whole_TriaJuliette2009_thesis.pdf (6.09 MB)
Ultratrace determination of aluminium in seawater and complex samples
thesisposted on 2023-05-27, 14:56 authored by Tria, J
Oceanographers use surface aluminium concentrations in open-ocean seawater as a tracer to fingerprint the location and magnitude of atmospheric dust deposition. It has become increasingly important to understand the role that such deposition plays in supplying trace elements to surface waters and consequently the effects such episodic supply has on moderating biological processes. For the purpose of real time analysis, quantification must be carried out by a system capable of being deployed shipboard. The most commonly employed technique for this purpose is flow injection analysis (FIA). This project aimed to develop a method for the onboard quantification of aluminium in seawater, specifically for the analysis of Antarctic surface waters. Initially, the project focussed on the establishment and optimisation of a FIA system incorporating fluorescent detection ¬¨‚àëof the aluminium-lumogallion complex. Significant variables affecting the lumogallion chemistry; including, reaction pH, lumogallion concentration and reaction time were optimised for this specific FIA system. Since aluminium concentrations in Antarctic seawater are expected to be in the minomolar to subnanomolar range, investigation into the addition of an 8-hydroxyquinoline column to the manifold, for preconcentration purposes, was carried out. Although initial work involving quantification of aluminium in seawater samples appeared promising, complications .with the robustness of this technique forced an alternative method to be sought. High performance chelation ion chromatography (HPCIC) was considered a suitable alternative for development as a technique for the purpose of shipboard quantification of aluminium in seawater. The HPCIC system developed, involved the novel use of iminodiacetic acid functionalised silica for the separation of aluminium. Separation conditions, such as eluent composition and column temperature were optimised. Both photometric and fluorometric detection systems were developed, employing post column reaction (PCR) with a variety of reagents. Of those tested for photometric detection, Eriochrome¬¨vÜ Cyanine R, which was used for the first time for PCR determination of aluminium in a flow system, was found to be the most sensitive. A limit of detection of 100 nM for a 100 ˜í¬¿L injection volume was achieved for this particular system. For the HPCIC system with fluorescence detection, lumogallion was the reagent of choice given its reported high sensitivity. Variables such as buffer type and pH, as well as temperature and lumogallion concentration were optimised. A limit of detection of 0.39 nM for a 500 ˜í¬¿L injection volume was obtained, with the performance of the system with a variety of other injection volumes also examined. Finally, this study presents a discussion on the applicability of the newly developed HPCIC system to the quantification of aluminium in real samples. This work involves the analysis of paper mill process water and seawater from the Ross Sea, Antarctica. Particular attention is given to the topic of aluminium speciation with sample acidification. Conclusions and suggested future direction of studies in this area conclude this project.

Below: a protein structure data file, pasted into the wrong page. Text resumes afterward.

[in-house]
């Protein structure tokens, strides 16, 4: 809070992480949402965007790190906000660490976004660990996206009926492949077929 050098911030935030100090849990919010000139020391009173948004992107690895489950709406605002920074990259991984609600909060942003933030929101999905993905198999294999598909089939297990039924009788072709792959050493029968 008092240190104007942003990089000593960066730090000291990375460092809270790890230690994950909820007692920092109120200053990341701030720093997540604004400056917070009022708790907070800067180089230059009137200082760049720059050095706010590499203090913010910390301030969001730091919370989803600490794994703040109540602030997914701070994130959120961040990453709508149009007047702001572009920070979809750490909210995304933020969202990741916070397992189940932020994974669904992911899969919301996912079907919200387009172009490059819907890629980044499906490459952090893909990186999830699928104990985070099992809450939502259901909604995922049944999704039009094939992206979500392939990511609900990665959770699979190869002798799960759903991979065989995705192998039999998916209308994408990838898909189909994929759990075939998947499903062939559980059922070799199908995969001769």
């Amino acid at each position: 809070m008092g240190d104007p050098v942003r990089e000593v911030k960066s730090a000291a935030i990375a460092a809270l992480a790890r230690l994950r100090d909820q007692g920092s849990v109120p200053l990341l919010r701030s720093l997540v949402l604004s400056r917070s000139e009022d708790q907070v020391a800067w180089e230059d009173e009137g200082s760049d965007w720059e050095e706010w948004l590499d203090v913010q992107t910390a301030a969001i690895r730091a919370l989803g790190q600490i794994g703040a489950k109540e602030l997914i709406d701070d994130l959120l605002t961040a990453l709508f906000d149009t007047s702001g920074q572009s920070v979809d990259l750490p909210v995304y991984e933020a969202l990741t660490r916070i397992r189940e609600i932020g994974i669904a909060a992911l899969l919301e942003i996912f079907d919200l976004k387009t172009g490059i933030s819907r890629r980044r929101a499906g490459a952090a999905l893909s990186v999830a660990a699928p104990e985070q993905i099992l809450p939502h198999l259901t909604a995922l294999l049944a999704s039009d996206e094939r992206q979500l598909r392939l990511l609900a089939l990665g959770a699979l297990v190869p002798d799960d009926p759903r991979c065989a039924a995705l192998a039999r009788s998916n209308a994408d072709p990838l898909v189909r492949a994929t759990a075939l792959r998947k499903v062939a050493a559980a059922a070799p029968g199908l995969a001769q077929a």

Rights statementCopyright 2009 the author Thesis (PhD)--University of Tasmania, 2009. Includes bibliographical references